It's increasingly evident that the military rulers of Egypt are determined to intimidate and silence their political opponents, whether they are members of the Muslim Brotherhood or secular Egyptians who believe the generals are betraying the spirit of the "Arab Spring." Yet the Obama administration continues to entertain the pious hope that Egypt is on the road to an inclusive democracy.
In recent days the military-backed government has declared the Brotherhood a terrorist organization — blaming it for an attack on a police headquarters for which another group claimed responsibility — and has seized the financial assets of hundreds of Brotherhood activists and other Islamist figures.
But the Brotherhood isn't the only target. Three leaders of the protests in 2011 that toppled President Hosni Mubarak have been sentenced to three years in prison for violating a law that criminalized street protests. And as part of an attempt to deny opposition groups publicity, authorities arrested four journalists from the satellite channel Al Jazeera English and charged them with "broadcasting false news."
The U.S. response to the continued crackdown has been polite to the point of pusillanimity. A State Department spokeswoman said the administration was "concerned" about the designation of the Muslim Brotherhood as a terrorist group and that recent actions by the Egyptian government "raise questions about the rule of law being applied impartially and equitably, and do not move Egypt's transition forward."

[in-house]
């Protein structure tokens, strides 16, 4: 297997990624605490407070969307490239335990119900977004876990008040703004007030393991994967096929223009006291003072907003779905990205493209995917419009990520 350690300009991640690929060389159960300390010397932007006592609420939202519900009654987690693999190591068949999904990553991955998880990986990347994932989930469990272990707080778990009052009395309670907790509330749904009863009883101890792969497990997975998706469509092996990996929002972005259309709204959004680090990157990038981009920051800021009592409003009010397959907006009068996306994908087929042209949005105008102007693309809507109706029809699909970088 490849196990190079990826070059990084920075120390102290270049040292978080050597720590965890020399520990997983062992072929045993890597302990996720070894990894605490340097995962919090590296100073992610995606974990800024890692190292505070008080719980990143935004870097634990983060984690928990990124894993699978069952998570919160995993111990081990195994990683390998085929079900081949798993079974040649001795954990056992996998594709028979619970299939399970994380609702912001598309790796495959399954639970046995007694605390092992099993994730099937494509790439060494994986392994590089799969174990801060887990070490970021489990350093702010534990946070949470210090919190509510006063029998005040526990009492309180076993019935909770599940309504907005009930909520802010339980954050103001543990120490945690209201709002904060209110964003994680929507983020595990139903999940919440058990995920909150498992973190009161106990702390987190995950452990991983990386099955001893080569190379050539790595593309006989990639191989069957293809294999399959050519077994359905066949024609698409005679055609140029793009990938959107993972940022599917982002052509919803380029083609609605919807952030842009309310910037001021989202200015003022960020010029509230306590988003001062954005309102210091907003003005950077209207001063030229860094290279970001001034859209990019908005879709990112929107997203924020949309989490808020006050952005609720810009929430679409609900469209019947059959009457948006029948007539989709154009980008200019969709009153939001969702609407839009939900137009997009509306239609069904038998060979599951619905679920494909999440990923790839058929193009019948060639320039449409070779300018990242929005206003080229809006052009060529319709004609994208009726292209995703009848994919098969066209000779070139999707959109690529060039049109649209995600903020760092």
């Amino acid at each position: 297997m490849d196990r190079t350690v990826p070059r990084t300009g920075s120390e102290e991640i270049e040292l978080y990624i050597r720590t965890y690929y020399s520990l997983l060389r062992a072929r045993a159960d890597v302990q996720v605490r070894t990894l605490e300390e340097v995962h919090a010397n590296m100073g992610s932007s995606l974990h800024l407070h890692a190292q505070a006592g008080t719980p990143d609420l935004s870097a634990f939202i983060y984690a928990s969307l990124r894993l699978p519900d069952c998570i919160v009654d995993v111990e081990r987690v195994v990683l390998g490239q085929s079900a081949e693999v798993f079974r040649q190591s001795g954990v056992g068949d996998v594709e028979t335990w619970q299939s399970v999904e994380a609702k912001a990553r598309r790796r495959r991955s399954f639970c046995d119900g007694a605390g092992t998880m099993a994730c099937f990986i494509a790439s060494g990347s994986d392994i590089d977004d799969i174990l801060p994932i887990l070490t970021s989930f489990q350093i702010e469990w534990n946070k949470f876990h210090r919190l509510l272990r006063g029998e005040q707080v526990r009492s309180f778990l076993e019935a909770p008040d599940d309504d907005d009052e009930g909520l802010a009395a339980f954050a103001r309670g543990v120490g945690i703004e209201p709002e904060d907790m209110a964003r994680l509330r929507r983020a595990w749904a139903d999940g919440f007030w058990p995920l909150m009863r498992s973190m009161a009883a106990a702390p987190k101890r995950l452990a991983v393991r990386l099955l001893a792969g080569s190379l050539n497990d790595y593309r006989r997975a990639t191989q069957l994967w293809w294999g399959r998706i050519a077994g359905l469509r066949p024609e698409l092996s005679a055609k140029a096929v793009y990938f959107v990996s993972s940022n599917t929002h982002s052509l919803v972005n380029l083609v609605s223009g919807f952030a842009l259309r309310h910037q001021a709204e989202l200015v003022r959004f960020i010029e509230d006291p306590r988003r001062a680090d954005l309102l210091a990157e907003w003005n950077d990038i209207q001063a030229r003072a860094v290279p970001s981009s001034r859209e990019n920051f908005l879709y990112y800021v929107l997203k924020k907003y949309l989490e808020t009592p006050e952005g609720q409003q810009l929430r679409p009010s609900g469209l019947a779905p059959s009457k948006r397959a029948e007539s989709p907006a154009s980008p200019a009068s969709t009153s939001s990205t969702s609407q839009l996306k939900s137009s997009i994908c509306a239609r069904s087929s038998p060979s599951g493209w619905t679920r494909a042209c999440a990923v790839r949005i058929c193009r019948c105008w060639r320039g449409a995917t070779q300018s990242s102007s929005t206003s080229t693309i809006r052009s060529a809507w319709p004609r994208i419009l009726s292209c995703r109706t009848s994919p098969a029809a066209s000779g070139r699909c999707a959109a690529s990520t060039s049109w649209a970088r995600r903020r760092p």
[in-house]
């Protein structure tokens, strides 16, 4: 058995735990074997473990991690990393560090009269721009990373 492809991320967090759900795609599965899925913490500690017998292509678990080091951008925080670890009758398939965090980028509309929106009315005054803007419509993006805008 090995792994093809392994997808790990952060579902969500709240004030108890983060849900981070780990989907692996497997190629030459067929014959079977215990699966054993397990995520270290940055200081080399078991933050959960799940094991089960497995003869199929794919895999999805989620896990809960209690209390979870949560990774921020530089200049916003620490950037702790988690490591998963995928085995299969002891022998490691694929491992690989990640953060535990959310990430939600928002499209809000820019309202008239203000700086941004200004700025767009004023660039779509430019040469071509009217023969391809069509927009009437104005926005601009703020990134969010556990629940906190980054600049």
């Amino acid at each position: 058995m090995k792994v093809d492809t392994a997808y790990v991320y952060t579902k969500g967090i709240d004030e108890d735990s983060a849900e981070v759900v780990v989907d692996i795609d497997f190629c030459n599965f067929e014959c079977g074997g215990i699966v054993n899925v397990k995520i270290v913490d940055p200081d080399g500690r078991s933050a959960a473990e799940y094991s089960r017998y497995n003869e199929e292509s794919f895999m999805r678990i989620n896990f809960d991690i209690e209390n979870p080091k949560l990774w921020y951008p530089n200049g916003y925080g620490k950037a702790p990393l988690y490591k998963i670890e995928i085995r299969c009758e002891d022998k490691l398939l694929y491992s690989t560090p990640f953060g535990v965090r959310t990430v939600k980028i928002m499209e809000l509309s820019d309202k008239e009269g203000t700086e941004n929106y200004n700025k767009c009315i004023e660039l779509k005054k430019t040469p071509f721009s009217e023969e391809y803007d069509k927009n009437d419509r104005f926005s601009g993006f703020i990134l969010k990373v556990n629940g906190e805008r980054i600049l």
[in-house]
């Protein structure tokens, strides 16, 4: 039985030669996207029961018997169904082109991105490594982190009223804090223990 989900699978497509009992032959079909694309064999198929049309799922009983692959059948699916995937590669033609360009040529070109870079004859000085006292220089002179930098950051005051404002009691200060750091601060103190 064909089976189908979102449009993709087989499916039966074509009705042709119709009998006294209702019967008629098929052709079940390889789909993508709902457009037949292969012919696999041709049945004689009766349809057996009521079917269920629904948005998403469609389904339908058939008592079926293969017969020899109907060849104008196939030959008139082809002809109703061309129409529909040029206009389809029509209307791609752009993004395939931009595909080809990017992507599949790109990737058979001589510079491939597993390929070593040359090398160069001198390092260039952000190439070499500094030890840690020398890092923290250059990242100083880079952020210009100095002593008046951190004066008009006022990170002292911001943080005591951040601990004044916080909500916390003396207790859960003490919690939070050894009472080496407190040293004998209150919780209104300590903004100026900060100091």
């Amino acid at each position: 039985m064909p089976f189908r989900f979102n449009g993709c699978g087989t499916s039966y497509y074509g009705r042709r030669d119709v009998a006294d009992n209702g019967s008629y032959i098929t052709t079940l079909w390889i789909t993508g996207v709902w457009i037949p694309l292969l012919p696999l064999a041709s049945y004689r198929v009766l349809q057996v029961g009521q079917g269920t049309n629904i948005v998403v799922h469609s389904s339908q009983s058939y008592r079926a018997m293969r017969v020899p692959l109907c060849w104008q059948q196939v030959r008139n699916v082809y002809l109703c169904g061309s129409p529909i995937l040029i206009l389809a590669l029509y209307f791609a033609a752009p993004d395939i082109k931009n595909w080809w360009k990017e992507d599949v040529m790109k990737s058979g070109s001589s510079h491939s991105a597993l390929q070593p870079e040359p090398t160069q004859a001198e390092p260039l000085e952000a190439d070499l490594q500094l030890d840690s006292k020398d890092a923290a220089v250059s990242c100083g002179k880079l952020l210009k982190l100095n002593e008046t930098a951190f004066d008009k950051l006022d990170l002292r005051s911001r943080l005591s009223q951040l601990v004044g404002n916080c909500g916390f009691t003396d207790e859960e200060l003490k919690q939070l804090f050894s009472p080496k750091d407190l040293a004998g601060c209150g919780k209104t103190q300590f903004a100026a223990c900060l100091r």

Inadequate as that statement is, it's an improvement over some past comments by Secretary of State John F. Kerry. Last summer Kerry suggested that the Egyptian military was "restoring democracy" when it deposed Mohamed Morsi, the Muslim Brotherhood member who was chosen president the previous year in a free and fair election. In November, after the U.S. suspended some aid to Egypt and delayed delivery of some weapons systems, Kerry said during a visit to Cairo that the action was "not a punishment."
The situation in Egypt is a textbook case of the tension between the United States' commitment to democracy and its more complicated strategic objectives. The sad truth is that U.S. military aid to Egypt is designed not to reward Egypt for adherence to democracy but to shore up the Arab-Israeli peace treaty and suppress terrorism in the Sinai Peninsula and elsewhere.
Even so, the Obama administration could be more consistent and forthright in insisting that the generals make good on their stated desire to follow a path to democracy. Clearly the current policy of trying not to offend them isn't working.Copyright © 2015, The Baltimore Sun